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It's Stephen King's birthday! Who is your favorite character from one of his books?
No idea. Everything he ever wrote is completely unreadable. His writing is extremely tedious and dull. How the movies get so exciting is a mystery to me. How he ever got famous is an even bigger mystery. I can't fathom how anyone could stay awake long enough to get more than a couple chapters in. Hell, I fell asleep listening to one of his books on tape. If I ever have kids, I can read them one of his books to get them to sleep. I keep giving the man a chance again now and then, but I've yet to find anything he's written that's worth my time. I sure as hell wouldn't waste my money on any of his crap.

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baron_waste
Sep. 22nd, 2011 12:09 pm (UTC)

Well, there's no accounting for taste, and any author can produce a bad book or two - some of Michael Crichton's stuff was mortgage-payment, I swear - but I had the good fortune to read Christine as my introduction to S King, and I have read it since then for the sheer beauty and skill of the writing, the vivid, believable characters. The same is true for The Stand, despite its equally, um, speculative premise. (The planet-emptying 'superflu' was the least speculative part.) His fame is deserved: These are both very well written books.

[Recall that after his fame was established he wondered if he was still cutting it on his own merits, and started over under the pseudonym 'Richard Bachmann' - who became a successful published author in his own right. S King is literally twice as successful as any other author!]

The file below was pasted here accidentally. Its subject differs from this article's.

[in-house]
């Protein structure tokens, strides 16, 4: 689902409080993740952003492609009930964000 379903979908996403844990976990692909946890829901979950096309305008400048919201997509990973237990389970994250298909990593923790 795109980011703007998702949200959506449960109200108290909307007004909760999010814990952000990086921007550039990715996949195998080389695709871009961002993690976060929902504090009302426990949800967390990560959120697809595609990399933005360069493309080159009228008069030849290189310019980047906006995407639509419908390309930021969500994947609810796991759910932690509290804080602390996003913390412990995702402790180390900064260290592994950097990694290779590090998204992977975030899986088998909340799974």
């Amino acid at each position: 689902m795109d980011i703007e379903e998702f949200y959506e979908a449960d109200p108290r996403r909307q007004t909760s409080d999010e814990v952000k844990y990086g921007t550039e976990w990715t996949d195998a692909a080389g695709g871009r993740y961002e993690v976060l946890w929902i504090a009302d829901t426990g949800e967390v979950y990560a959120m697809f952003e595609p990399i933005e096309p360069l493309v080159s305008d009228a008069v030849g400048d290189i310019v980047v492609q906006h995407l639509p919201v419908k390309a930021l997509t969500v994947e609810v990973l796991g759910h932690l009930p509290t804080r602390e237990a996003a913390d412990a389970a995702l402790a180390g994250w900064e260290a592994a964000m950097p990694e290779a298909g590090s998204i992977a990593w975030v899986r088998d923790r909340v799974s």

- There's a scene in The Stand that I would use OCR software to transcribe if I had it, where Stuart Redman is describing something that happened to him years before, when he was working the graveyard shift at a gas station and a car pulled in. Full service, in those days, so he went out and gassed up the car and chatted with the driver, a man with something very creepy about him. Something in his eyes… But he looked oddly familiar. The guy told him he was headed down to New Orleans just to see what he could find… while Stu's trying, as he said, to play Place the Face. It wasn't until after the guy drove off into the darkness, the only car on the empty road, the only customer until dawn… finally Stu placed him: He'd been chatting with Jim Morrison, lead singer of The Doors. The late Jim Morrison, supposedly.

Stu never told anyone; he had no evidence for it - and he'd looked into those eyes. What he saw there, was best left to hell alone…

I mean, the way King wrote that - brr-rr.

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